Culture Bullying and harassment Reward and recognition Are staff of all gender identities, as well as intersectional identities, equally confident in reporting bullying and harassment? Do reward and recognition policies, or bonus schemes, disproportionately reward activities where men predominate?

Factors to consider when deciding which policies to evaluate are: 

  • Your self-assessment data might indicate that current policy and practice are not delivering gender-equal outcomes. For example, promotions uptake and outcomes data may indicate that these policies are benefitting men more than women, indicating a need to review promotions criteria or how policies are communicated. 

  • Regular consultation with staff and student groups, or feedback from HR (Human Resources) staff, might indicate policy areas to focus on. For example, departmental HR officers may be receiving lots of questions about how to support staff undergoing menopause, indicating a need for guidance in this area.  

  • External drivers, for example, revised sector regulation or professional body guidance, or emerging practice in the sector might necessitate a review of policies. For example, the global pandemic brought into focus policies on furlough, on ‘No Detriment,’ Exceptional Circumstances, home-based and Hybrid Working including the importance of considering their gendered impacts. 

  • There may be new institutional policies or strategies which might prompt a policy evaluation. For example, a new Institutional Strategy for Learning and Teaching, might prompt an evaluation of Learning & Teaching-relating policies (e.g., on postgraduates who teach), requiring consideration of potential gender equality impacts.

Some universities operate policy review schedules to ensure that every policy undergoes a review at least every 3/5 years and it is helpful if self-assessment teams (SATs) are aware of these. For policy areas that are likely to be significant for gender equality, the scheduled review date might be an opportunity to revise and update policies.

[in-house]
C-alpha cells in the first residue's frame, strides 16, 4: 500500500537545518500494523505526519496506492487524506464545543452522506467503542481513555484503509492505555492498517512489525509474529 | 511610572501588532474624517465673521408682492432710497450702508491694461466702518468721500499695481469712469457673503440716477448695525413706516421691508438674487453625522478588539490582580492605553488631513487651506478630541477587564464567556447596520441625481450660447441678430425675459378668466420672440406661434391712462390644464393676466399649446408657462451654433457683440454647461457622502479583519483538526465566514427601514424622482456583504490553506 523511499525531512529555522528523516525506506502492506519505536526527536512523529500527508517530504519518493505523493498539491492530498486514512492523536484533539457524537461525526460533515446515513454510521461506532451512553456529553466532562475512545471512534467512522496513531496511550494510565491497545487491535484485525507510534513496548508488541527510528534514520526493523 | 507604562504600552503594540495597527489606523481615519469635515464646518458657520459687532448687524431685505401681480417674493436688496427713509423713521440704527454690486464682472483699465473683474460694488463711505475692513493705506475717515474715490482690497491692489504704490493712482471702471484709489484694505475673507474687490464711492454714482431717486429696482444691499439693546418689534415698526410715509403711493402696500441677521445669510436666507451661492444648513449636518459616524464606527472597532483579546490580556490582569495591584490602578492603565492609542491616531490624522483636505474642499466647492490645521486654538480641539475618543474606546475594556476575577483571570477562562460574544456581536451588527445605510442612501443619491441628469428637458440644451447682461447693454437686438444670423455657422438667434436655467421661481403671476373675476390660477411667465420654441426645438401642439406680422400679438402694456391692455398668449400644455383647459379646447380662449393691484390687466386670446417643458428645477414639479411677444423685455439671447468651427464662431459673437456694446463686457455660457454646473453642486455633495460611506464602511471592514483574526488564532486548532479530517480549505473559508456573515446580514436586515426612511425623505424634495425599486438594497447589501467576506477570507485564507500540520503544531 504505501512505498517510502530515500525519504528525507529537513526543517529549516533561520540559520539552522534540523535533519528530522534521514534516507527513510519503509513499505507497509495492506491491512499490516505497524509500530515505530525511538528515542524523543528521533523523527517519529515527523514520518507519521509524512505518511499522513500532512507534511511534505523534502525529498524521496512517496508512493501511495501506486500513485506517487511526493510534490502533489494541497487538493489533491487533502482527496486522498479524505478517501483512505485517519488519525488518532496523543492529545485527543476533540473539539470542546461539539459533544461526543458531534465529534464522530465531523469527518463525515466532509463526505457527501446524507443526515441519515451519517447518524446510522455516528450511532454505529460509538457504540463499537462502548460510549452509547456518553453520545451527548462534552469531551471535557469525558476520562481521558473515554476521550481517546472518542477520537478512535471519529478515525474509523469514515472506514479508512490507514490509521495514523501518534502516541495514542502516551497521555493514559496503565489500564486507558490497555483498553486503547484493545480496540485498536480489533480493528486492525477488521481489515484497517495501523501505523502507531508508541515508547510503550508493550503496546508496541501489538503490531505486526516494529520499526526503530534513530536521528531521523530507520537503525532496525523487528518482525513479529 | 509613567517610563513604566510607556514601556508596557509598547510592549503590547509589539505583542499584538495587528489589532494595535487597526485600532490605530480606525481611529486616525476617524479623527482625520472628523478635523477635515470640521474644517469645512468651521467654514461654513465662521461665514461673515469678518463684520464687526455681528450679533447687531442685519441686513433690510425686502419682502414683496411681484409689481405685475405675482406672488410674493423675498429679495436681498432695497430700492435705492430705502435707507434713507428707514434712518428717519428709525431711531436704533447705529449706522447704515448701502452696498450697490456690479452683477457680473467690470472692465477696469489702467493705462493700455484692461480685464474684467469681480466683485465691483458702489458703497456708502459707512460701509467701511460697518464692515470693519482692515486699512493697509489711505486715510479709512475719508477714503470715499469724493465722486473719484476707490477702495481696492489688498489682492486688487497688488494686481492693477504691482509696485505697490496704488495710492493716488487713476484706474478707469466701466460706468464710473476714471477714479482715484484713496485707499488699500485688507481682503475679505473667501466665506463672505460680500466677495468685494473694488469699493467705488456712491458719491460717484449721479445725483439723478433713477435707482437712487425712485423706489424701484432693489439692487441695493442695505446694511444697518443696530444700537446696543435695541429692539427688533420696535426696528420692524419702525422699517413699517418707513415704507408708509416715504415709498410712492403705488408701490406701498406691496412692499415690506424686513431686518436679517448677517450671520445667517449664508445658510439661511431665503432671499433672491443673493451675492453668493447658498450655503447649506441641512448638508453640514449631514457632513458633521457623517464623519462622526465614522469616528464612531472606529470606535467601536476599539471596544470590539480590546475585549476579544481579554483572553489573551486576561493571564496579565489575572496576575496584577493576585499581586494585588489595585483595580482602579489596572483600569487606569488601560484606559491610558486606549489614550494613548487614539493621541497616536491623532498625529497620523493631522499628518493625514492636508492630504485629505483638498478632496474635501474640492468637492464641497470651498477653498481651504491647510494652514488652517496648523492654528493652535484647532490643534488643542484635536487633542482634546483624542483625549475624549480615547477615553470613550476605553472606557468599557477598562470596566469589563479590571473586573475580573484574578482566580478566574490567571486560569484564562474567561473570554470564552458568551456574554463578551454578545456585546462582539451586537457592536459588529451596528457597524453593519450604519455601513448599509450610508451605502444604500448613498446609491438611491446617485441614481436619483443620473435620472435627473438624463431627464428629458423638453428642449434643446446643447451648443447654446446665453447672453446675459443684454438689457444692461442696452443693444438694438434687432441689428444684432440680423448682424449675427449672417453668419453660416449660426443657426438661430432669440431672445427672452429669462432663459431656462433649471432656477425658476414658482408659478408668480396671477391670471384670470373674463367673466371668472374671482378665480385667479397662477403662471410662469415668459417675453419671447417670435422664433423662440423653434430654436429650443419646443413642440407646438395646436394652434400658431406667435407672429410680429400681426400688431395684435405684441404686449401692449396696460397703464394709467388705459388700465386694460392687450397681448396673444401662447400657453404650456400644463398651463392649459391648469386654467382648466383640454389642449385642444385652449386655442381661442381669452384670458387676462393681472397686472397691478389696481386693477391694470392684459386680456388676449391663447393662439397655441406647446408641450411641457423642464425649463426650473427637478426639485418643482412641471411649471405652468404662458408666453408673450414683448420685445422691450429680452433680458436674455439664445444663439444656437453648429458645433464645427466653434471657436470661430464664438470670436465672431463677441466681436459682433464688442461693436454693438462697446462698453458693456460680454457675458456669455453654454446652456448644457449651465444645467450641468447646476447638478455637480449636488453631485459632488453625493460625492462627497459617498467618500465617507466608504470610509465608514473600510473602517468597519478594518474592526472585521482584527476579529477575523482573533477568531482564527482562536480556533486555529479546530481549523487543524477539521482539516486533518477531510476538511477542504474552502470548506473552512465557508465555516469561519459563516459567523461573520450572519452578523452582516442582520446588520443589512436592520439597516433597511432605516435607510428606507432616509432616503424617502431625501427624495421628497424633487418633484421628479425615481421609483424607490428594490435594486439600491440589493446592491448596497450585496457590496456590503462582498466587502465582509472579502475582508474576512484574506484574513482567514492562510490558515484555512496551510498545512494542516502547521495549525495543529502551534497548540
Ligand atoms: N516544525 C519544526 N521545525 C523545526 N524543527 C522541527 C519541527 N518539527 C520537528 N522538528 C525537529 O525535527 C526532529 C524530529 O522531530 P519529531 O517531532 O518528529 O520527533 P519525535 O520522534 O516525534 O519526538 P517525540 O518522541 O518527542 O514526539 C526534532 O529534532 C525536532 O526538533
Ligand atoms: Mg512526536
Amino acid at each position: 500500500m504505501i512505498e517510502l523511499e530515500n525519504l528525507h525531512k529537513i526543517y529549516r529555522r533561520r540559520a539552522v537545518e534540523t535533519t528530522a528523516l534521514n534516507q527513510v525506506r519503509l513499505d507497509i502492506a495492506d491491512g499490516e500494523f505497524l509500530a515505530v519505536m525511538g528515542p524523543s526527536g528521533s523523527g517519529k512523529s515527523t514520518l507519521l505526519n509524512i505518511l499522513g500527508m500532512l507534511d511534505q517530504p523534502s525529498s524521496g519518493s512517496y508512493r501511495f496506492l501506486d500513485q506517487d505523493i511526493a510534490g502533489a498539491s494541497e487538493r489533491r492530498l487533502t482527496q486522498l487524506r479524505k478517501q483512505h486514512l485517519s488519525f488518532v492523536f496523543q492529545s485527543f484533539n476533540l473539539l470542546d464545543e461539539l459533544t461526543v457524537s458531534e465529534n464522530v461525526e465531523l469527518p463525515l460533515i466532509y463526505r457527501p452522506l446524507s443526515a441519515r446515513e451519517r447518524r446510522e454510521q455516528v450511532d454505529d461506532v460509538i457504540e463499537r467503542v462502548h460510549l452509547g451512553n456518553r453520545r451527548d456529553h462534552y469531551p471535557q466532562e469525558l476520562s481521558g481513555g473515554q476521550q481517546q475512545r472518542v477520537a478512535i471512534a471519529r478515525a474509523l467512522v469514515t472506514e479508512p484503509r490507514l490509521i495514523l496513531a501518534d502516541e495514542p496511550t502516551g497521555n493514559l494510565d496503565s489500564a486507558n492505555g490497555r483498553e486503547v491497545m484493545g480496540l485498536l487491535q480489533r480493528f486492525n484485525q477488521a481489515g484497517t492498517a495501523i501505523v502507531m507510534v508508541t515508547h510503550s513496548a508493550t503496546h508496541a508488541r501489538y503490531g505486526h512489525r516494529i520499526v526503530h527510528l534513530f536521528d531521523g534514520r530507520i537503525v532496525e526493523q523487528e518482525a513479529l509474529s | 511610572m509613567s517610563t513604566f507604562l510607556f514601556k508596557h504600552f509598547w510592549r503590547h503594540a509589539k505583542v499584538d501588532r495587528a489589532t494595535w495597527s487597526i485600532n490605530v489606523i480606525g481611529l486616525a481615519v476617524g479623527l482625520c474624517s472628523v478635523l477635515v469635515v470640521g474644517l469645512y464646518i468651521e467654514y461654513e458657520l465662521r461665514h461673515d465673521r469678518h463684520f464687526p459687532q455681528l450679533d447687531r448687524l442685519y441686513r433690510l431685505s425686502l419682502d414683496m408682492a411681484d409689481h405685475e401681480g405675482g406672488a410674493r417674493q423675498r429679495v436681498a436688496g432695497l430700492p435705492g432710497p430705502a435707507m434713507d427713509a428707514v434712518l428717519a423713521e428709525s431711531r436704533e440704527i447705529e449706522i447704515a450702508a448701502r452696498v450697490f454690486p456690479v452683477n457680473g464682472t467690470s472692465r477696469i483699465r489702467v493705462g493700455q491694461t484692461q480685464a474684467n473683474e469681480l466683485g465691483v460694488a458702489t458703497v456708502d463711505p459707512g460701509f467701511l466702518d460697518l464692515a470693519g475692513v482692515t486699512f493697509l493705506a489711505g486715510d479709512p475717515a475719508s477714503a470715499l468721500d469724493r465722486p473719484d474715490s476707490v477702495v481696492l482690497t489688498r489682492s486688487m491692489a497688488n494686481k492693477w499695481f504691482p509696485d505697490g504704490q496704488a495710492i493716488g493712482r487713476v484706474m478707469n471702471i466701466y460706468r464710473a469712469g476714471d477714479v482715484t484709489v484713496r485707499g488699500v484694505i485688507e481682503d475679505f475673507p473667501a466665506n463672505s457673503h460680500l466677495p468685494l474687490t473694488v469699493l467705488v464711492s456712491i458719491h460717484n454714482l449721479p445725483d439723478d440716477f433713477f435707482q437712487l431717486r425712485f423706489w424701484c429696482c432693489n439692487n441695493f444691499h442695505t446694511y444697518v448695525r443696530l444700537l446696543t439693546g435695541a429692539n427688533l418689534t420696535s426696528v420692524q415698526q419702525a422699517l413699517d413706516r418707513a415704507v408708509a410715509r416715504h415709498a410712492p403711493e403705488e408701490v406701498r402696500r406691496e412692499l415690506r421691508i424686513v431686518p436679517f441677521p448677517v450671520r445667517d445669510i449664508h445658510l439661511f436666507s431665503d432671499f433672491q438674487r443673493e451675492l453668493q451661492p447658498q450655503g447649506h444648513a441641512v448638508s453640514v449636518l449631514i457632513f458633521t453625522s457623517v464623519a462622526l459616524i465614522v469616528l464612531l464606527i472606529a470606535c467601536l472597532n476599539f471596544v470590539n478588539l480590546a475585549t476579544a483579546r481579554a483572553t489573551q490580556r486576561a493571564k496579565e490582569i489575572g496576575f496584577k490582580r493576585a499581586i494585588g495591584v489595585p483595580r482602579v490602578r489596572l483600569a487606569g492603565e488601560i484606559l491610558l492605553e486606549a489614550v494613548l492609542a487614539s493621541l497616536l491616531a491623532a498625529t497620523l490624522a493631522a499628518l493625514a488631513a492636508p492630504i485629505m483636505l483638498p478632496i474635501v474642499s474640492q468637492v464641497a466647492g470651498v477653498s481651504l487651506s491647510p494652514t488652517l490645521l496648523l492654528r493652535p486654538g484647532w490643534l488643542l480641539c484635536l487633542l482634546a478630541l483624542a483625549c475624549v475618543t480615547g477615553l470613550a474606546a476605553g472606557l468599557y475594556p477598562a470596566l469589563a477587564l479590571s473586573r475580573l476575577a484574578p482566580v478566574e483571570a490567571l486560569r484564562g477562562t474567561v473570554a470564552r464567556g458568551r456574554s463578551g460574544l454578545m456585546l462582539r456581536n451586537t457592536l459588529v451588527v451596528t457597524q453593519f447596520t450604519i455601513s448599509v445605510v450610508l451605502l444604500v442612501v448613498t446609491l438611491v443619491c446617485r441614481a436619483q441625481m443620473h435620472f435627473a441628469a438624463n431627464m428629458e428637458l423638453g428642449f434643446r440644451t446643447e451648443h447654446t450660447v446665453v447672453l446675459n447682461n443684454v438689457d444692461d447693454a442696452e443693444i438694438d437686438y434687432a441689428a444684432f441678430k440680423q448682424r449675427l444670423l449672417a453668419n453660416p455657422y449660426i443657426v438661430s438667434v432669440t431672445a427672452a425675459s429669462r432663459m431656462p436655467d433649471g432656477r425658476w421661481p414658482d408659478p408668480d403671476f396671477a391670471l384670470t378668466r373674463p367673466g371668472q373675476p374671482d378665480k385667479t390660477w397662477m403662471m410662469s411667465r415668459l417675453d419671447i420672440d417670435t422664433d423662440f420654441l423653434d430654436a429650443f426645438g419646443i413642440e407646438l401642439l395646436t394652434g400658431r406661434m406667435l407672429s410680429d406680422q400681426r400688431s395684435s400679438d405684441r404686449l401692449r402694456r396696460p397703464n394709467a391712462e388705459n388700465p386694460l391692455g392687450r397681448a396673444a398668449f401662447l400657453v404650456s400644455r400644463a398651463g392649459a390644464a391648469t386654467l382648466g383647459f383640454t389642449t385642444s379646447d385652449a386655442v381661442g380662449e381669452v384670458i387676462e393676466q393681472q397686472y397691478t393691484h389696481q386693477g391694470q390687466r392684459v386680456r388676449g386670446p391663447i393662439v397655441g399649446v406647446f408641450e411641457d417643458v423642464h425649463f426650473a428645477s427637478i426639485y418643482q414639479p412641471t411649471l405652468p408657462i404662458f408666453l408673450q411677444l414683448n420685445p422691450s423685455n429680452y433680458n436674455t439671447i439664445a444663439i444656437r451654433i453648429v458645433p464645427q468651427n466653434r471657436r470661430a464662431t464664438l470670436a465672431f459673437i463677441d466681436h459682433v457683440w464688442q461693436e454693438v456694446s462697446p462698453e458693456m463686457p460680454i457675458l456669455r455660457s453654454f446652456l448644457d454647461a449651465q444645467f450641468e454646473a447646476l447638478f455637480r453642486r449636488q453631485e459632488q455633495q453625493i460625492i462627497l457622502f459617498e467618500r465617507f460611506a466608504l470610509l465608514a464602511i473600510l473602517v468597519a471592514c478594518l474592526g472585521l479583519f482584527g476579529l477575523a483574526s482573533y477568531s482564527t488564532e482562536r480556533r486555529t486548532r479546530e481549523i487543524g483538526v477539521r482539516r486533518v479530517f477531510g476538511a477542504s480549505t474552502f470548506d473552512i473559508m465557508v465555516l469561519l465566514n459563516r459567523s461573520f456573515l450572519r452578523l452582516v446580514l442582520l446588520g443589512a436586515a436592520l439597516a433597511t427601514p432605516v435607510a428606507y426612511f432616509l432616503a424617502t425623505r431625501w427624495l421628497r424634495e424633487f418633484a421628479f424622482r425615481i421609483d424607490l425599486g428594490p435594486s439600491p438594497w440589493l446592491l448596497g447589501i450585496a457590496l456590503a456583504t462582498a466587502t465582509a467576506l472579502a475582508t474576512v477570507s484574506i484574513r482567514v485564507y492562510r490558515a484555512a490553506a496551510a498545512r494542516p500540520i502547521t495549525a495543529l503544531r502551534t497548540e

Who should evaluate policies?  

Most formal policies are set at institutional level and reflect HEIs (Higher Education Institutions) legal or sector regulatory requirements, or sector wide agreements. For example, policies relating to health and safety, sick pay, leave, equal pay, maternity and shared parental leave or flexible working. Thus, for Athena Swan purposes, policy evaluation is most likely to be focused at institutional level. 

Typically, HEIs will have an overarching policy or strategy, and related governance framework, which sets out their commitment to and responsibilities for Equality, Diversity and Inclusion (EDI). Institutional EDI Committees supported by central EDI staff usually have responsibility for developing and regularly reviewing equality policy in response to legal changes, or for overseeing new areas of equality policy, and associated processes of consultation.  

Policy evaluation is best led by the policy owners, the people most actively involved with the development of the specific policy or process, drawing on wider inputs to inform their review. For example, policies related to recruitment, appraisal and promotion, reward and recognition, equal pay, flexible working, and family friendly workplace policies will be most appropriately evaluated by the relevant HR staff.  

It is important that in evaluating policies, appropriate staff or student networks are consulted, and that specialist EDI staff – where available - provide input. For policy initiatives with broad based or cross institutional ownership, it may be useful to set up working groups to engage all relevant stakeholders in the process.  

Depending on the size of your institution and how devolved decision-making is, there may also be policies and procedures set at the faculty or departmental level - for example, related to staff recruitment, promotion, or progression in specific disciplines such as medical sciences, or to the timetabling of lectures and seminars, or arrangements for student placements – that can also have equality implications and may need to be evaluated, drawing on relevant data and feedback.